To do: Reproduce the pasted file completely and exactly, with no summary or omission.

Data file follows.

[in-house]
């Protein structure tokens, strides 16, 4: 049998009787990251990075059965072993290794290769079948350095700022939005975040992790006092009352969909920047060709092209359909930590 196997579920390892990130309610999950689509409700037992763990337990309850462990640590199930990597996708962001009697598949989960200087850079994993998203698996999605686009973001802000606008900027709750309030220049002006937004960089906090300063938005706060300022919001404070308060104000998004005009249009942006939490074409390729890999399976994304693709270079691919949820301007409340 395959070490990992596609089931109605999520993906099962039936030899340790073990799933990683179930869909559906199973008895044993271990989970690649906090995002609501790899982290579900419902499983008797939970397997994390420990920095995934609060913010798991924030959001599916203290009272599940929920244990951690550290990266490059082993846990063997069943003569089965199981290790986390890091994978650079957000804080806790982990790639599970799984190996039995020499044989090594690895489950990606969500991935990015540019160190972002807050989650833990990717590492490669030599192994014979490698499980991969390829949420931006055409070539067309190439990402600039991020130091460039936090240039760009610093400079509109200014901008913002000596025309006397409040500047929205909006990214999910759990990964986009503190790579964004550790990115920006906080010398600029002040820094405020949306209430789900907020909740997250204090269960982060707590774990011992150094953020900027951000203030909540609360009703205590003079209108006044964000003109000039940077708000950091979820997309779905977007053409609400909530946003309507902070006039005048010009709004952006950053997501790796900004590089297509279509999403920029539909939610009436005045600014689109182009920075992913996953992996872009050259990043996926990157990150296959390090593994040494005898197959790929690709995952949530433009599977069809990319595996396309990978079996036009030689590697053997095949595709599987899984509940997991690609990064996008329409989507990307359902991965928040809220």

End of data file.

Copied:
[in-house]
């Protein structure tokens, strides 16, 4: 049998009787990251990075059965072993290794290769079948350095700022939005975040992790006092009352969909920047060709092209359909930590 196997579920390892990130309610999950689509409700037992763990337990309850462990640590199930990597996708962001009697598949989960200087850079994993998203698996999605686009973001802000606008900027709750309030220049002006937004960089906090300063938005706060300022919001404070308060104000998004005009249009942006939490074409390729890999399976994304693709270079691919949820301007409340 395959070490990992596609089931109605999520993906099962039936030899340790073990799933990683179930869909559906199973008895044993271990989970690649906090995002609501790899982290579900419902499983008797939970397997994390420990920095995934609060913010798991924030959001599916203290009272599940929920244990951690550290990266490059082993846990063997069943003569089965199981290790986390890091994978650079957000804080806790982990790639599970799984190996039995020499044989090594690895489950990606969500991935990015540019160190972002807050989650833990990717590492490669030599192994014979490698499980991969390829949420931006055409070539067309190439990402600039991020130091460039936090240039760009610093400079509109200014901008913002000596025309006397409040500047929205909006990214999910759990990964986009503190790579964004550790990115920006906080010398600029002040820094405020949306209430789900907020909740997250204090269960982060707590774990011992150094953020900027951000203030909540609360009703205590003079209108006044964000003109000039940077708000950091979820997309779905977007053409609400909530946003309507902070006039005048010009709004952006950053997501790796900004590089297509279509999403920029539909939610009436005045600014689109182009920075992913996953992996872009050259990043996926990157990150296959390090593994040494005898197959790929690709995952949530433009599977069809990319595996396309990978079996036009030689590697053997095949595709599987899984509940997991690609990064996008329409989507990307359902991965928040809220």